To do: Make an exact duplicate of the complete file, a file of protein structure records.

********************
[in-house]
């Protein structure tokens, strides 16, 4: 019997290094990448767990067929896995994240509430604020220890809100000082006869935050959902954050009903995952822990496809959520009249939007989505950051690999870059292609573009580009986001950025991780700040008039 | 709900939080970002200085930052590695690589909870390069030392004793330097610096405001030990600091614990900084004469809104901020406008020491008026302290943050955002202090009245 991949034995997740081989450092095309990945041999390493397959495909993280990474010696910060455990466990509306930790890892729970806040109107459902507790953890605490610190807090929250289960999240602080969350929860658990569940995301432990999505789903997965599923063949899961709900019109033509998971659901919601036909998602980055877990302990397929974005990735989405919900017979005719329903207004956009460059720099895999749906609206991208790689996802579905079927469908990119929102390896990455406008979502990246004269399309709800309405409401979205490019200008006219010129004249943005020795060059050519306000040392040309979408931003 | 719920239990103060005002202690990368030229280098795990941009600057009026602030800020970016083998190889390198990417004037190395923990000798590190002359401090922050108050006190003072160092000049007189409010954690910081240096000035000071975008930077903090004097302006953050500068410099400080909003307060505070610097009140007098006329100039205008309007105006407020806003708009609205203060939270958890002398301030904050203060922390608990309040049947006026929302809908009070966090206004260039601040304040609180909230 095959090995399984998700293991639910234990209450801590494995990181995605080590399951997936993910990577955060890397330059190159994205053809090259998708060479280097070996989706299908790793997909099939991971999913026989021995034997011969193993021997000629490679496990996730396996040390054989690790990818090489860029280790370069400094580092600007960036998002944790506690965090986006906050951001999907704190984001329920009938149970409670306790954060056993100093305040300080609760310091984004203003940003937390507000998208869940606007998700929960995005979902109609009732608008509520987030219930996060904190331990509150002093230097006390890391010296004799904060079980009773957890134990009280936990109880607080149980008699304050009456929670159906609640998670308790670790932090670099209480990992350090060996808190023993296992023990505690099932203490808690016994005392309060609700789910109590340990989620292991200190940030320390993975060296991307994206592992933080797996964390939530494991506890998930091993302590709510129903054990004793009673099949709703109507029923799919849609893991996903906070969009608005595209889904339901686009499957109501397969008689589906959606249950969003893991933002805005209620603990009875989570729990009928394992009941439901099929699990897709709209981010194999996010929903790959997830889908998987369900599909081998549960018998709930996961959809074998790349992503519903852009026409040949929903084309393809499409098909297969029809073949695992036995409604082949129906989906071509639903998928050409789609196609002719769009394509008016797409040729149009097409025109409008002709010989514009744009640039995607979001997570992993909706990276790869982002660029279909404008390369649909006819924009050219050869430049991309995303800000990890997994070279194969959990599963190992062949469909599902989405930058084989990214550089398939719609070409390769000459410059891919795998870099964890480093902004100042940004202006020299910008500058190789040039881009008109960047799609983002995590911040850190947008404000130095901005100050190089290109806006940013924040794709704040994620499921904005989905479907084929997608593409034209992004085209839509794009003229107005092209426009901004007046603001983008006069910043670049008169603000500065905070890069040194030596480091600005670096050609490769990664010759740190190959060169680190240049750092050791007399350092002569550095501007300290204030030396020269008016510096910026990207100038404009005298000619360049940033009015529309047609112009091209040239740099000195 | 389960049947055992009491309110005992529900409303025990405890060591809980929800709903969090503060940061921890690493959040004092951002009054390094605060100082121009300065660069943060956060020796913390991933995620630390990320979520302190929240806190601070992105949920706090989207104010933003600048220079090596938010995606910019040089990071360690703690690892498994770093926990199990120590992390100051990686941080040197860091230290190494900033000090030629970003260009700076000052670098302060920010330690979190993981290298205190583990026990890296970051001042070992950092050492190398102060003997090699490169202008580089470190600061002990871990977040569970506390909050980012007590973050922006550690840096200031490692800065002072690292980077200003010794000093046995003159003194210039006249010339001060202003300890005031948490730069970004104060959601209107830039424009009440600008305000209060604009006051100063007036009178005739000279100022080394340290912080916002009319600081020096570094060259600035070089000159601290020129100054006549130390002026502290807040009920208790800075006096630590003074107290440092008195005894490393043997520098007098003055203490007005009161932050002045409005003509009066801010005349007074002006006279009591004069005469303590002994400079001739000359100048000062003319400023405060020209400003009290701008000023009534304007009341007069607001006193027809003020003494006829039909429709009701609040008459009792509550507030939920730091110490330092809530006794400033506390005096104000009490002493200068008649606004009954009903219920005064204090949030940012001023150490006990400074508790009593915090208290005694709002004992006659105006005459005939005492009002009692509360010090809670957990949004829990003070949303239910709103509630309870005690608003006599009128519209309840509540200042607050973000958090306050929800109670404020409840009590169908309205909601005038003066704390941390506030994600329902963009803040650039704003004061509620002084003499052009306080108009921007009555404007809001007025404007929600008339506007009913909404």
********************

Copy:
[in-house]
């Protein structure tokens, strides 16, 4: 019997290094990448767990067929896995994240509430604020220890809100000082006869935050959902954050009903995952822990496809959520009249939007989505950051690999870059292609573009580009986001950025991780700040008039 | 709900939080970002200085930052590695690589909870390069030392004793330097610096405001030990600091614990900084004469809104901020406008020491008026302290943050955002202090009245 991949034995997740081989450092095309990945041999390493397959495909993280990474010696910060455990466990509306930790890892729970806040109107459902507790953890605490610190807090929250289960999240602080969350929860658990569940995301432990999505789903997965599923063949899961709900019109033509998971659901919601036909998602980055877990302990397929974005990735989405919900017979005719329903207004956009460059720099895999749906609206991208790689996802579905079927469908990119929102390896990455406008979502990246004269399309709800309405409401979205490019200008006219010129004249943005020795060059050519306000040392040309979408931003 | 719920239990103060005002202690990368030229280098795990941009600057009026602030800020970016083998190889390198990417004037190395923990000798590190002359401090922050108050006190003072160092000049007189409010954690910081240096000035000071975008930077903090004097302006953050500068410099400080909003307060505070610097009140007098006329100039205008309007105006407020806003708009609205203060939270958890002398301030904050203060922390608990309040049947006026929302809908009070966090206004260039601040304040609180909230 095959090995399984998700293991639910234990209450801590494995990181995605080590399951997936993910990577955060890397330059190159994205053809090259998708060479280097070996989706299908790793997909099939991971999913026989021995034997011969193993021997000629490679496990996730396996040390054989690790990818090489860029280790370069400094580092600007960036998002944790506690965090986006906050951001999907704190984001329920009938149970409670306790954060056993100093305040300080609760310091984004203003940003937390507000998208869940606007998700929960995005979902109609009732608008509520987030219930996060904190331990509150002093230097006390890391010296004799904060079980009773957890134990009280936990109880607080149980008699304050009456929670159906609640998670308790670790932090670099209480990992350090060996808190023993296992023990505690099932203490808690016994005392309060609700789910109590340990989620292991200190940030320390993975060296991307994206592992933080797996964390939530494991506890998930091993302590709510129903054990004793009673099949709703109507029923799919849609893991996903906070969009608005595209889904339901686009499957109501397969008689589906959606249950969003893991933002805005209620603990009875989570729990009928394992009941439901099929699990897709709209981010194999996010929903790959997830889908998987369900599909081998549960018998709930996961959809074998790349992503519903852009026409040949929903084309393809499409098909297969029809073949695992036995409604082949129906989906071509639903998928050409789609196609002719769009394509008016797409040729149009097409025109409008002709010989514009744009640039995607979001997570992993909706990276790869982002660029279909404008390369649909006819924009050219050869430049991309995303800000990890997994070279194969959990599963190992062949469909599902989405930058084989990214550089398939719609070409390769000459410059891919795998870099964890480093902004100042940004202006020299910008500058190789040039881009008109960047799609983002995590911040850190947008404000130095901005100050190089290109806006940013924040794709704040994620499921904005989905479907084929997608593409034209992004085209839509794009003229107005092209426009901004007046603001983008006069910043670049008169603000500065905070890069040194030596480091600005670096050609490769990664010759740190190959060169680190240049750092050791007399350092002569550095501007300290204030030396020269008016510096910026990207100038404009005298000619360049940033009015529309047609112009091209040239740099000195 | 389960049947055992009491309110005992529900409303025990405890060591809980929800709903969090503060940061921890690493959040004092951002009054390094605060100082121009300065660069943060956060020796913390991933995620630390990320979520302190929240806190601070992105949920706090989207104010933003600048220079090596938010995606910019040089990071360690703690690892498994770093926990199990120590992390100051990686941080040197860091230290190494900033000090030629970003260009700076000052670098302060920010330690979190993981290298205190583990026990890296970051001042070992950092050492190398102060003997090699490169202008580089470190600061002990871990977040569970506390909050980012007590973050922006550690840096200031490692800065002072690292980077200003010794000093046995003159003194210039006249010339001060202003300890005031948490730069970004104060959601209107830039424009009440600008305000209060604009006051100063007036009178005739000279100022080394340290912080916002009319600081020096570094060259600035070089000159601290020129100054006549130390002026502290807040009920208790800075006096630590003074107290440092008195005894490393043997520098007098003055203490007005009161932050002045409005003509009066801010005349007074002006006279009591004069005469303590002994400079001739000359100048000062003319400023405060020209400003009290701008000023009534304007009341007069607001006193027809003020003494006829039909429709009701609040008459009792509550507030939920730091110490330092809530006794400033506390005096104000009490002493200068008649606004009954009903219920005064204090949030940012001023150490006990400074508790009593915090208290005694709002004992006659105006005459005939005492009002009692509360010090809670957990949004829990003070949303239910709103509630309870005690608003006599009128519209309840509540200042607050973000958090306050929800109670404020409840009590169908309205909601005038003066704390941390506030994600329902963009803040650039704003004061509620002084003499052009306080108009921007009555404007809001007025404007929600008339506007009913909404």